The Yaku and the Undefeated (2017)

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The monk is in town to avenge his brother, though because he’s taken a vow not to kill, he brings a team of assassins along. Only a young couple can stop them, though it’ll involve interrupting their reunion date, which begins with a roll in the hay and a strange discussion of the restorative powers of, uh, “male proteins.” Such is the setup of Vaughn Christion’s The Yaku and the Undefeated, which would sound convoluted were I to fully explicate the circumstances of revenge and defense at play but which unfolds in a nicely streamlined manner from one fight scene to the next, as some seeming moral ambiguities are headthwacked into clarity, villains are dispatched, and a restaurant reservation may or may not be broken.

Vaughn Christion is Newark’s longest-working filmmaker, and I’ve written at length about him before, so I won’t rehash except to say Yaku carries the torch he’s long held, blending pulp action-thriller and martial arts like a 70s grindhouse double feature condensed into a single film. I mean that as praise, of course—it’s possible that some folks attending other screenings at the Newark International Film Festival, where this proudly premiered today at Newark’s Cityplex, might have more highbrow tastes, but let ‘em have their Merchant-Ivory knockoffs or global middlebrow whatevers; this is good cheesy fun, without a hint of ironic distance, and I salute everything about that. Continue reading

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The Zebedy Colt Teenage Sex (?) Scandal

Continued from “My Own Private Zebedy Colt

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One of the heartbreaking things about writing any scholarly article (beyond the near-certainty that virtually no one on earth will ever read it) is having to chop content to hit word-count limits, which happens to me every time. Perhaps I’m just verbose. In any case, GLQ has a generous limit of 11,000 words—but by the time I was finished revising “Sex Wishes and Virgin Dreams,” I was at some absurd level in the 16,000 range. Something had to give, and there weren’t that many adjectives and adverbs. Continue reading

Russ Meyer in the Archives

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A few years ago, I thought it would be fun to post some short archival-encounter quickies, but alas, my enthusiasm sometimes snowballs into verbosity, the ostensible quickies took as much effort as full posts, and I guess it trailed off, after an expose of a night with Fassbinder, the gay-leather mag Star Wars review, antigay jerks with eggs in 1980s Wisconsin, and some unearthed 1970s New Jersey lesbian cat poetry.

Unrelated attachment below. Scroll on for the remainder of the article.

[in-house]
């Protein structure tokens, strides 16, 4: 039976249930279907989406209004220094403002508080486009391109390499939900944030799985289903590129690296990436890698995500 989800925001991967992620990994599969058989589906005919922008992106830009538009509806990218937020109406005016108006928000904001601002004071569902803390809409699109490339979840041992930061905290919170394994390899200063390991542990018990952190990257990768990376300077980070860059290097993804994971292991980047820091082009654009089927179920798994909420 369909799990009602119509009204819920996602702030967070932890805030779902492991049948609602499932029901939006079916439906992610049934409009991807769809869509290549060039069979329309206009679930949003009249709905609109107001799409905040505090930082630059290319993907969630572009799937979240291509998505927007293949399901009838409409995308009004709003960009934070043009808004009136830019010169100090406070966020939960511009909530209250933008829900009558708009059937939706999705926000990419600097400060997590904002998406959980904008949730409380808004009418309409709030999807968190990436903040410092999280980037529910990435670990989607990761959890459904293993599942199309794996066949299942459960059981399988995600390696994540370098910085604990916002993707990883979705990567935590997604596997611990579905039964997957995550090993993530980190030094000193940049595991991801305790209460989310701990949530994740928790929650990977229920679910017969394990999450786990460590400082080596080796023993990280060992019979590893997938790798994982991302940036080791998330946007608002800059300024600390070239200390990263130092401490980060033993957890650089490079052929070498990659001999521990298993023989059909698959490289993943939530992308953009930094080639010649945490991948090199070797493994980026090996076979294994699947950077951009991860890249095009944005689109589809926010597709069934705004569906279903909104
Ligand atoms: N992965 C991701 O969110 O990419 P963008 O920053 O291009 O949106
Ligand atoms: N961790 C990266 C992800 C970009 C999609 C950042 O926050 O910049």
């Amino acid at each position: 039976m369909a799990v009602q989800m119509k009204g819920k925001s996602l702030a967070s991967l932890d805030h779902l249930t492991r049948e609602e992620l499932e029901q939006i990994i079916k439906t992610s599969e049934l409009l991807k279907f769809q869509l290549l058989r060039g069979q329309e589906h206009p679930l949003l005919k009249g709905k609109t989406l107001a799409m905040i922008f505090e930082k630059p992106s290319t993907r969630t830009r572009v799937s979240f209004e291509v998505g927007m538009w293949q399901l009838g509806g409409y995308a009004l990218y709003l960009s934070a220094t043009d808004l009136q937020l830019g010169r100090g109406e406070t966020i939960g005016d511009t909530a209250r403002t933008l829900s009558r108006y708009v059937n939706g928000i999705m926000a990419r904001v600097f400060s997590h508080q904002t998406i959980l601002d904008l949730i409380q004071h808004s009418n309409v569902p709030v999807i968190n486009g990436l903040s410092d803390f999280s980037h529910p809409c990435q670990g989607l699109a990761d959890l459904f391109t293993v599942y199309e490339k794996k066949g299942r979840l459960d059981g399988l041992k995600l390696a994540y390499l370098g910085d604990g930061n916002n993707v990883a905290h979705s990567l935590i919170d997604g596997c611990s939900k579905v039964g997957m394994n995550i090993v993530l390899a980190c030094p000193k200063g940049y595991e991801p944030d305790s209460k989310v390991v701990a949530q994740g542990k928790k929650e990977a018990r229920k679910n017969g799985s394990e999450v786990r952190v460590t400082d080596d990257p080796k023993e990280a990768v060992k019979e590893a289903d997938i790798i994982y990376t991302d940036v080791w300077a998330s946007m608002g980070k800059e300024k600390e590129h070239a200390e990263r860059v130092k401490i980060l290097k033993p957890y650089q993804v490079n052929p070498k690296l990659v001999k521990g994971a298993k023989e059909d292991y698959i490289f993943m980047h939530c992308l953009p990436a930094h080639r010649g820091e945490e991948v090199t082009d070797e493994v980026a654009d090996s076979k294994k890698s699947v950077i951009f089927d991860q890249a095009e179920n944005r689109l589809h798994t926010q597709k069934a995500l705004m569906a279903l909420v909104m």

So, to flare that old archive fever back up, and tersely at that: Continue reading

My Own Private Zebedy Colt: From Mondo Video to GLQ

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I first discovered Zebedy Colt in early 2002, at Mondo Video back when it was located on Vermont just north of Hollywood Boulevard in Los Angeles’s rapidly-gentrifying Los Feliz. It wasn’t Colt who drew me to Farmer’s Daughters, but rather the mind-blowing (to me, at least) presence of Spalding Gray in a particularly grimy-looking hardcore film.

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Alas: this was before easy streaming or downloading of movies, and some rat bastard kept the tape checked out so long that I had moved into the neighborhood, right across the street, but Mondo Video then moved out (after its transgender mud-wrestling matches on the rooftop and huge poster of Osama bin Laden sodomizing George W. Bush in the front window apparently violated both the terms of its lease and the increasingly hip-genteel community standards), to a stretch of Melrose Avenue far east of anything Aaron Spelling ever put on TV, before I ever saw Farmer’s Daughters.

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Newark’s Worst: Scraping the Bottom of the Local Film Barrel

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In blogging about films shot in Newark for nearly four years now, I’ve expounded at great length about the various pleasures of zero-budget filmmaking; sure, Kubrick and Hitchcock and Lumet shot here, but for me the real hidden treasures of Newark cinema are The Ironbound Vampire, Bride of Frank, and scrappy homegrown b-movie auteurs like Vaughn Christion and Bobby Guions. These are the works that best engage with Newark as Newark, and make inventive use of its spaces and ambiance.

But for all my Zero-Budget Newark boosterism, even I must occasionally concede failure at locating redeeming aspects in some of these flicks. Such as the following. I hate to kick a low-budget local film, because even a short YouTube video takes time and effort, and at some level I more or less respect anyone who makes any film (and isn’t also a Republican; in that case, it’s contempt all the way down, sorry; see below).

Here are my picks for Newark’s three worst. I’ve tried to find the redeeming qualities even here, though it got progressively tougher as I moved down the list. I ain’t sayin’ this is a great blog post, but I can confidently promise you this: reading about these films is more rewarding than watching them. You’ve been warned.  Continue reading

Newark under Surveillance: Highlights of the COINTELPRO files, and Confessions of an Undercover Cop (1988)